Early in the nineteenth century, the mountain men emerged as a small but distinctive group whose knowledge and experience of the trans-Mississippi West extended the national consciousness to continental dimensions. Though Lewis and Clark blazed a narrow corridor of geographical reality, the West remained largely terra incognita until trappers and traders--Jim Bridger, Kit Carson, Tom Fitzpatrick, Jedediah Smith--opened paths through the snow-choked mountain wilderness. They opened the way west to Fremont and played a major role in the pivotal years of 1845-1848 when Texas was annexed, the Oregon question was decided, and the Mexican War ended with the Southwest and California in American hands, the Pacific Ocean becoming our western boundary.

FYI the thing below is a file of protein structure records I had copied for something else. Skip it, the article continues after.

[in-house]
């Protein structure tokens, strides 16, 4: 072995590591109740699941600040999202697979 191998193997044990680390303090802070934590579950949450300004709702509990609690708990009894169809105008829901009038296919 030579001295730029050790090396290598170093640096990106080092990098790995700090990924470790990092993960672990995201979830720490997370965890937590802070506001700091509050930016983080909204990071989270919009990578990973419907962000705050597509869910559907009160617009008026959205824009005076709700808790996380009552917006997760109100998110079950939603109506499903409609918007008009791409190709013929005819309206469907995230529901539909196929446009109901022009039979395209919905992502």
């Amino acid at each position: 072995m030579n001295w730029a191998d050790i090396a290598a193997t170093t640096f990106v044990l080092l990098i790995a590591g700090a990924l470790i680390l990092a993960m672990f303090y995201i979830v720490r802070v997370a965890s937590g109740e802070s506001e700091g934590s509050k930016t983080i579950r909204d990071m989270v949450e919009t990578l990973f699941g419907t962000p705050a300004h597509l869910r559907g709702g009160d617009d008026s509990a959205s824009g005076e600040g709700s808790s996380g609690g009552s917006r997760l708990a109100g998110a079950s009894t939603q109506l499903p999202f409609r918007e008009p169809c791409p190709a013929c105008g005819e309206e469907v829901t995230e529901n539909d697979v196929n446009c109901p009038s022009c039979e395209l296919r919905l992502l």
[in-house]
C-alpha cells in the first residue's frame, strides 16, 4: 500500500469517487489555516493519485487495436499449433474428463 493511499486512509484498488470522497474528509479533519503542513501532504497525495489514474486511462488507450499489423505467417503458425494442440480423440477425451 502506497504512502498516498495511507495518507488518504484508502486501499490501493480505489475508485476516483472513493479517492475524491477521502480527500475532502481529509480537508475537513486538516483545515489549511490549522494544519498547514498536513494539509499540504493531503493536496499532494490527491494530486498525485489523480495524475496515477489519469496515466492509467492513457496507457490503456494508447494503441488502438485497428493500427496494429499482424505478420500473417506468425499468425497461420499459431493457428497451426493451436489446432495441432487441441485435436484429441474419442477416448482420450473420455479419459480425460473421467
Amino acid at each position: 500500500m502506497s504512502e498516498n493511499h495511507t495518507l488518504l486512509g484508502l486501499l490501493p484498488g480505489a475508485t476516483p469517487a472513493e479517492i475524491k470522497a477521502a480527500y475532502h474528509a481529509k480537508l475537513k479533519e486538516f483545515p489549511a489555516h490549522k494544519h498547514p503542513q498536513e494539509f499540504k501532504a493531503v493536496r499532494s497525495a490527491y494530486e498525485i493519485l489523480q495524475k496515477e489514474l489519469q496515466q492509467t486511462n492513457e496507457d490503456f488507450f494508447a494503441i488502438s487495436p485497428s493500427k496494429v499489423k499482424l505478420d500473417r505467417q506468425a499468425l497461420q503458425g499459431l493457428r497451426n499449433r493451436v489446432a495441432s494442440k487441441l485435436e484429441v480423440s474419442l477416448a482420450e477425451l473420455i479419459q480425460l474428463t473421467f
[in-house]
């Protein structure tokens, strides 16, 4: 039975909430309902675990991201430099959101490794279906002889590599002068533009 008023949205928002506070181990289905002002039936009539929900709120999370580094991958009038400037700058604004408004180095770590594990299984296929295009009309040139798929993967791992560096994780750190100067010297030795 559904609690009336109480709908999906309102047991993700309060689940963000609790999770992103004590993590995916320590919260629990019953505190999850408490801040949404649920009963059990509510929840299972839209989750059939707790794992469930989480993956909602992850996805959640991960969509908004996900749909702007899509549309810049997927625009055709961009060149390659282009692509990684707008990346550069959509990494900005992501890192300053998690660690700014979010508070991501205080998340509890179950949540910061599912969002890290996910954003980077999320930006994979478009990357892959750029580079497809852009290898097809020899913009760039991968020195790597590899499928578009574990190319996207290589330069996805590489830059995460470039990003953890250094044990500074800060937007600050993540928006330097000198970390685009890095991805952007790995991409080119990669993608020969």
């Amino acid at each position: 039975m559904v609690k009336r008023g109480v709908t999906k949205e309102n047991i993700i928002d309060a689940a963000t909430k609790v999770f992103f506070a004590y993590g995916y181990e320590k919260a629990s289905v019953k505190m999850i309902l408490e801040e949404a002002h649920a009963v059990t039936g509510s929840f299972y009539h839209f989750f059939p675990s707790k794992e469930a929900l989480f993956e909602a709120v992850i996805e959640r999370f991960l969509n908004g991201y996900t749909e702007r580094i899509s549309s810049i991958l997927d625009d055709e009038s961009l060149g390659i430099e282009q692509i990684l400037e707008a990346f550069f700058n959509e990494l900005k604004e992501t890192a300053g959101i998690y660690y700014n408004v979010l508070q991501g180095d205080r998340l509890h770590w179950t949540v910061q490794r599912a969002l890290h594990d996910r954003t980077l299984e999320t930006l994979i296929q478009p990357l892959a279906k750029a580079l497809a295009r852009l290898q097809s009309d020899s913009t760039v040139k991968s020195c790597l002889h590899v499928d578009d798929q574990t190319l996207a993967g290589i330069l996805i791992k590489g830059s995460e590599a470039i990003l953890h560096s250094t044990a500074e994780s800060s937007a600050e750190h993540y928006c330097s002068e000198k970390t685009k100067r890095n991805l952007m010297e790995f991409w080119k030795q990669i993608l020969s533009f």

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by Frederick Douglass
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